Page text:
A bit of background before we begin: Dreamhunter (2006) by Elizabeth Knox first came to my attention when I was talking to “Amy” the YA librarian at my place of employ. As a fellow fantasy fanatic she also thought I would admire the writing. I, however, did not remember to write down the title. A bit later, upon hearing about writing troubles I had been having, Amy once again recommended Dreamhunter. This time I immediately put the book on hold. And looking back now I am ashamed that I waited so very long to read it.
Dreamhunter is Knox’s first novel for a young adult audience, although I feel obligated to point out that the genre label here applies more to the fact that her main characters are teens than anything to do with the novel’s subject or prose. She is also the author of several novels for adults.
Like so many great fantasy novels, Dreamhunter is set in a world not that different from our own. The one reminder that this novel is not like any other period book set in 1906 has to do with dreams.
For a very few people, perhaps one in every three hundred, dreams really are tangible in the Place: a mysterious other-world far larger than the few acres of woodland that in encompasses in the real world. The Place hold dreams. Of the few that can enter the Place, fewer still are able to sleep there and bring the dreams back to the general public where the dreams can be performed in private residences or in a dream palace like the Rainbow Opera–a sort of theater for dreams–for the public good. Dreamhunters, when they have enough skill and talent, can make their fortunes by catching the right dreams.
No one knows this better than the novel’s fifteen-year-old protagonist, Laura Hame, and her cousin, Rose Tiebold. Laura’s father, perhaps one of the best dreamhunters ever, discovered the Place and Rose’s mother is another very skilled dreamhunter.
But, as Laura and Rose are about to learn, all is not right in their world. When Laura’s father disappears under mysterious circumstances she and her cousin set out to find the secret behind not only his disappearance but also, perhaps, the very secret of the Place itself.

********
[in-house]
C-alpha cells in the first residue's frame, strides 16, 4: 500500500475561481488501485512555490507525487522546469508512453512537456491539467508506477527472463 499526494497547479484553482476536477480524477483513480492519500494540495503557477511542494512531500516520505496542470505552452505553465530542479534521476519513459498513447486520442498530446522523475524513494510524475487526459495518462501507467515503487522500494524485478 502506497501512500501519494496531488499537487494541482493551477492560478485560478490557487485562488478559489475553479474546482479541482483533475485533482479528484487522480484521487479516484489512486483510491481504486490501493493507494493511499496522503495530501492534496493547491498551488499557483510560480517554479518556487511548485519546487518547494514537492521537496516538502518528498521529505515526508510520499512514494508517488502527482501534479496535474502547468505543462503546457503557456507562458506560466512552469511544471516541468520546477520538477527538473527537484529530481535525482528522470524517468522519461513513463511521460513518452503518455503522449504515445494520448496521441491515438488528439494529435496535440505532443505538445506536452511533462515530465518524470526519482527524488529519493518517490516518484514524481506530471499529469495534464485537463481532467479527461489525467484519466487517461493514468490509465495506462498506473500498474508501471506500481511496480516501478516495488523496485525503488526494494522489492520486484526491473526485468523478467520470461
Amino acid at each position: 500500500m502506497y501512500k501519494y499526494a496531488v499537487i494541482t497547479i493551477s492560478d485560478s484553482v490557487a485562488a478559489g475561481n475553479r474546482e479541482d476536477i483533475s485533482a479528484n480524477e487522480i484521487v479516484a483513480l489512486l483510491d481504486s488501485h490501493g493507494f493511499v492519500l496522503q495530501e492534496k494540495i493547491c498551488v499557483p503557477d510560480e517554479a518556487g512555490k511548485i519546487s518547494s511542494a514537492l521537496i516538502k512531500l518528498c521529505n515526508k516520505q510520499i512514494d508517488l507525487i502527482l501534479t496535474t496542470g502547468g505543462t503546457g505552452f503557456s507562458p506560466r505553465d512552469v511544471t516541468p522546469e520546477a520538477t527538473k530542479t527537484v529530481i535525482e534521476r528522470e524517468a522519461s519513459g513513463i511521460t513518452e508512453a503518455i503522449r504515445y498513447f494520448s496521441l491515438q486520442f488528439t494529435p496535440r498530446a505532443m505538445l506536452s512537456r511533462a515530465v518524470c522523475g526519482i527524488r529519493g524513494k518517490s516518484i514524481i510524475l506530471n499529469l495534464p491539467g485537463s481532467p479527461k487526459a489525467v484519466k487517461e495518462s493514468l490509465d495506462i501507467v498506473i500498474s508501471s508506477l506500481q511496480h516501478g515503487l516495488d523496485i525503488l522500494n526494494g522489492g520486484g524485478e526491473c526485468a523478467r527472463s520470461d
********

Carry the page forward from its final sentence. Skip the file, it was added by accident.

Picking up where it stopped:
Aside from its thrilling plot, Dreamhunter is a wonderful novel because of Knox’s background work. As soon as I opened this book, I felt like I was immersed in Laura and Rose’s world. It didn’t matter that I had never heard of dreamhunters, or Tricksie Bend, or the Grand Patriarch because Knox incorporated all of these new ideas effortlessly into her plot. I was hooked, almost literally, for the entire 365 pages of this novel.
The writing here is rich without being overdone and beautiful without being conspicuous about it.
This story opens in the year 1906. The choice of time period, as well as Knox’s writing style bring to mind Garth Nix’s powerhouse fantasy novel Sabriel. I loved Sabriel (as I love all of Garth Nix’s books), but I might have loved Dreamhunter slightly more if for nothing save its ending–one of the best I have read of late.
Laura and Rose’s story continues in Dreamquake the conclusion of Elizabeth Knox’s Dreamhunter Duet.
Possible Pairings: The Wrath and the Dawn by Renee Ahdieh, Chime by Franny Billingsley, The Scorpion Rules by Erin Bow, Incarceron by Catherine Fisher, Beautiful Creatures by Kami Garcia and Margaret Stohl, Magisterium by Jeff Hirsch, Salt & Storm by Kendall Kulper, Sabriel by Garth Nix, Uprooted by Naomi Novik, The Dream Thieves by Maggie Stiefvater, Daughter of Smoke and Bone by Laini Taylor, The Last of the High Kings by Kate Thompson, The Queen of Attolia by Megan Whalen Turner